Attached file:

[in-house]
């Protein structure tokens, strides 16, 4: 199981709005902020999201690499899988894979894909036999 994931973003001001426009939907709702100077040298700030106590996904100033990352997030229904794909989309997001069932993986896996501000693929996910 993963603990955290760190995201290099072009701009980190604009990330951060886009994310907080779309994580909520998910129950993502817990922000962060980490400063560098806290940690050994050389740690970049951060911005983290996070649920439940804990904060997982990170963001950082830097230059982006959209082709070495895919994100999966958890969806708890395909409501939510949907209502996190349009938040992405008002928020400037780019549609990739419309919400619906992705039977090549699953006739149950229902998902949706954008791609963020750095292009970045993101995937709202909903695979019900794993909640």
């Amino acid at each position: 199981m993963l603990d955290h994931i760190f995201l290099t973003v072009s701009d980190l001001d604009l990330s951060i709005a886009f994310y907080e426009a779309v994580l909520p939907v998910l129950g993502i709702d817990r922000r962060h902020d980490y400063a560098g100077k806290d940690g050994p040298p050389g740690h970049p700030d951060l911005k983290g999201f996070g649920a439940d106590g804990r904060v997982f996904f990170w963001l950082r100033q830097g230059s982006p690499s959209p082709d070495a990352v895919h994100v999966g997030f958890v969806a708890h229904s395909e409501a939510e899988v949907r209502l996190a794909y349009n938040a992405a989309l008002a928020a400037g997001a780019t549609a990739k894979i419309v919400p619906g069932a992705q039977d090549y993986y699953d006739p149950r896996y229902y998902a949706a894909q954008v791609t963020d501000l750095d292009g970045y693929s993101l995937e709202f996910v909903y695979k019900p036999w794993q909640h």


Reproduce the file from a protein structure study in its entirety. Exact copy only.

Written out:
[in-house]
């Protein structure tokens, strides 16, 4: 199981709005902020999201690499899988894979894909036999 994931973003001001426009939907709702100077040298700030106590996904100033990352997030229904794909989309997001069932993986896996501000693929996910 993963603990955290760190995201290099072009701009980190604009990330951060886009994310907080779309994580909520998910129950993502817990922000962060980490400063560098806290940690050994050389740690970049951060911005983290996070649920439940804990904060997982990170963001950082830097230059982006959209082709070495895919994100999966958890969806708890395909409501939510949907209502996190349009938040992405008002928020400037780019549609990739419309919400619906992705039977090549699953006739149950229902998902949706954008791609963020750095292009970045993101995937709202909903695979019900794993909640």
């Amino acid at each position: 199981m993963l603990d955290h994931i760190f995201l290099t973003v072009s701009d980190l001001d604009l990330s951060i709005a886009f994310y907080e426009a779309v994580l909520p939907v998910l129950g993502i709702d817990r922000r962060h902020d980490y400063a560098g100077k806290d940690g050994p040298p050389g740690h970049p700030d951060l911005k983290g999201f996070g649920a439940d106590g804990r904060v997982f996904f990170w963001l950082r100033q830097g230059s982006p690499s959209p082709d070495a990352v895919h994100v999966g997030f958890v969806a708890h229904s395909e409501a939510e899988v949907r209502l996190a794909y349009n938040a992405a989309l008002a928020a400037g997001a780019t549609a990739k894979i419309v919400p619906g069932a992705q039977d090549y993986y699953d006739p149950r896996y229902y998902a949706a894909q954008v791609t963020d501000l750095d292009g970045y693929s993101l995937e709202f996910v909903y695979k019900p036999w794993q909640h």